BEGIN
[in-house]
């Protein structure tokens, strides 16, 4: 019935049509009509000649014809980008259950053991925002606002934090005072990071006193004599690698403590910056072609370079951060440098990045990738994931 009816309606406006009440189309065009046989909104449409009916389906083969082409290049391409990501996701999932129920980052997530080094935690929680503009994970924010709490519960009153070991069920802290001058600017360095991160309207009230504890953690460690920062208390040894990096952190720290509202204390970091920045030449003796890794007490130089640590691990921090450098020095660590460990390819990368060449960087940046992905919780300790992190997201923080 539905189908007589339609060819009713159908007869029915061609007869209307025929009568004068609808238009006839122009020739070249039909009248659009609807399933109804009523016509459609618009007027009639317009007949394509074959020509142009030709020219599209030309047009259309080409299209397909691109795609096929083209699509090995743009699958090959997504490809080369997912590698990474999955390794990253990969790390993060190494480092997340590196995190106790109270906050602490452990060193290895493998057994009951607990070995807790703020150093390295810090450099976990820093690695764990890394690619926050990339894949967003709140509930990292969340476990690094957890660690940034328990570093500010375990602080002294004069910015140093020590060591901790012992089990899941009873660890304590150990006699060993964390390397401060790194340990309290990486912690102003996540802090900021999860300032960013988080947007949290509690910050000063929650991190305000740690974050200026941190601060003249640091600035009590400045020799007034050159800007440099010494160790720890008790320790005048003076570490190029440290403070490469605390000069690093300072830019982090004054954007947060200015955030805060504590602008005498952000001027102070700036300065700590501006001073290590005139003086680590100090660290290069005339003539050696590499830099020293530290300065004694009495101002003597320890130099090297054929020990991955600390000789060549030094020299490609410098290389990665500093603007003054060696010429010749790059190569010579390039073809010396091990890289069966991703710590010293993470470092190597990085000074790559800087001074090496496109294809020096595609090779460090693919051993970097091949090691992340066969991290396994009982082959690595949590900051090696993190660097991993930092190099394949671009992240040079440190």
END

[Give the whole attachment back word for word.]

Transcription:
[in-house]
């Protein structure tokens, strides 16, 4: 019935049509009509000649014809980008259950053991925002606002934090005072990071006193004599690698403590910056072609370079951060440098990045990738994931 009816309606406006009440189309065009046989909104449409009916389906083969082409290049391409990501996701999932129920980052997530080094935690929680503009994970924010709490519960009153070991069920802290001058600017360095991160309207009230504890953690460690920062208390040894990096952190720290509202204390970091920045030449003796890794007490130089640590691990921090450098020095660590460990390819990368060449960087940046992905919780300790992190997201923080 539905189908007589339609060819009713159908007869029915061609007869209307025929009568004068609808238009006839122009020739070249039909009248659009609807399933109804009523016509459609618009007027009639317009007949394509074959020509142009030709020219599209030309047009259309080409299209397909691109795609096929083209699509090995743009699958090959997504490809080369997912590698990474999955390794990253990969790390993060190494480092997340590196995190106790109270906050602490452990060193290895493998057994009951607990070995807790703020150093390295810090450099976990820093690695764990890394690619926050990339894949967003709140509930990292969340476990690094957890660690940034328990570093500010375990602080002294004069910015140093020590060591901790012992089990899941009873660890304590150990006699060993964390390397401060790194340990309290990486912690102003996540802090900021999860300032960013988080947007949290509690910050000063929650991190305000740690974050200026941190601060003249640091600035009590400045020799007034050159800007440099010494160790720890008790320790005048003076570490190029440290403070490469605390000069690093300072830019982090004054954007947060200015955030805060504590602008005498952000001027102070700036300065700590501006001073290590005139003086680590100090660290290069005339003539050696590499830099020293530290300065004694009495101002003597320890130099090297054929020990991955600390000789060549030094020299490609410098290389990665500093603007003054060696010429010749790059190569010579390039073809010396091990890289069966991703710590010293993470470092190597990085000074790559800087001074090496496109294809020096595609090779460090693919051993970097091949090691992340066969991290396994009982082959690595949590900051090696993190660097991993930092190099394949671009992240040079440190």